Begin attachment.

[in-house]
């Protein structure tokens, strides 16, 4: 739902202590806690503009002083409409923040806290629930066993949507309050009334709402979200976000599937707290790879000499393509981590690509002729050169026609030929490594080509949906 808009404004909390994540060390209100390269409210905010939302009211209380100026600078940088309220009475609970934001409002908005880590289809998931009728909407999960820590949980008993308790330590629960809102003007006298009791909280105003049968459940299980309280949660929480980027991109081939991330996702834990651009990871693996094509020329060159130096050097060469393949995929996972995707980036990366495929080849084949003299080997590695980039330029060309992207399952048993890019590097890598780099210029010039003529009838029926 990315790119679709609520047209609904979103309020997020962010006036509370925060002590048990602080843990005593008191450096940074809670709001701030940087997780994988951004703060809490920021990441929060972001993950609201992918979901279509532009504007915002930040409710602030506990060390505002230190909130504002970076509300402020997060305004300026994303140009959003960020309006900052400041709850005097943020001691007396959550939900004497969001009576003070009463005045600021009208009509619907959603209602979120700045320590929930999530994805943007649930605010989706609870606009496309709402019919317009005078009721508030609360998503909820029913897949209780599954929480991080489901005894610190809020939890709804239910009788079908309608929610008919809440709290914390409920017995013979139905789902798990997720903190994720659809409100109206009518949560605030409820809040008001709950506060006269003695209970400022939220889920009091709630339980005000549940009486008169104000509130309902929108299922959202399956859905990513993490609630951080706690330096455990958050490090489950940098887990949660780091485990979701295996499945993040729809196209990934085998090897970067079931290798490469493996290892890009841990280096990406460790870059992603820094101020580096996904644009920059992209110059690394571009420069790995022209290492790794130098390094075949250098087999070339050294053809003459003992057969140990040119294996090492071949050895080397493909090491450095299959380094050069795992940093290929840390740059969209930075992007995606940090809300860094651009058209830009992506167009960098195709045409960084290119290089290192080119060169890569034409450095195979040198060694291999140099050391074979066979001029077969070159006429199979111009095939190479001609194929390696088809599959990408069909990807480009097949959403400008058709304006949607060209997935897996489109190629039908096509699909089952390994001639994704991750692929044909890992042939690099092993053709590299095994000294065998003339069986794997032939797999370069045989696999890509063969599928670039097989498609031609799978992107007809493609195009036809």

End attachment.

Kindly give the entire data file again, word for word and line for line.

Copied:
[in-house]
């Protein structure tokens, strides 16, 4: 739902202590806690503009002083409409923040806290629930066993949507309050009334709402979200976000599937707290790879000499393509981590690509002729050169026609030929490594080509949906 808009404004909390994540060390209100390269409210905010939302009211209380100026600078940088309220009475609970934001409002908005880590289809998931009728909407999960820590949980008993308790330590629960809102003007006298009791909280105003049968459940299980309280949660929480980027991109081939991330996702834990651009990871693996094509020329060159130096050097060469393949995929996972995707980036990366495929080849084949003299080997590695980039330029060309992207399952048993890019590097890598780099210029010039003529009838029926 990315790119679709609520047209609904979103309020997020962010006036509370925060002590048990602080843990005593008191450096940074809670709001701030940087997780994988951004703060809490920021990441929060972001993950609201992918979901279509532009504007915002930040409710602030506990060390505002230190909130504002970076509300402020997060305004300026994303140009959003960020309006900052400041709850005097943020001691007396959550939900004497969001009576003070009463005045600021009208009509619907959603209602979120700045320590929930999530994805943007649930605010989706609870606009496309709402019919317009005078009721508030609360998503909820029913897949209780599954929480991080489901005894610190809020939890709804239910009788079908309608929610008919809440709290914390409920017995013979139905789902798990997720903190994720659809409100109206009518949560605030409820809040008001709950506060006269003695209970400022939220889920009091709630339980005000549940009486008169104000509130309902929108299922959202399956859905990513993490609630951080706690330096455990958050490090489950940098887990949660780091485990979701295996499945993040729809196209990934085998090897970067079931290798490469493996290892890009841990280096990406460790870059992603820094101020580096996904644009920059992209110059690394571009420069790995022209290492790794130098390094075949250098087999070339050294053809003459003992057969140990040119294996090492071949050895080397493909090491450095299959380094050069795992940093290929840390740059969209930075992007995606940090809300860094651009058209830009992506167009960098195709045409960084290119290089290192080119060169890569034409450095195979040198060694291999140099050391074979066979001029077969070159006429199979111009095939190479001609194929390696088809599959990408069909990807480009097949959403400008058709304006949607060209997935897996489109190629039908096509699909089952390994001639994704991750692929044909890992042939690099092993053709590299095994000294065998003339069986794997032939797999370069045989696999890509063969599928670039097989498609031609799978992107007809493609195009036809």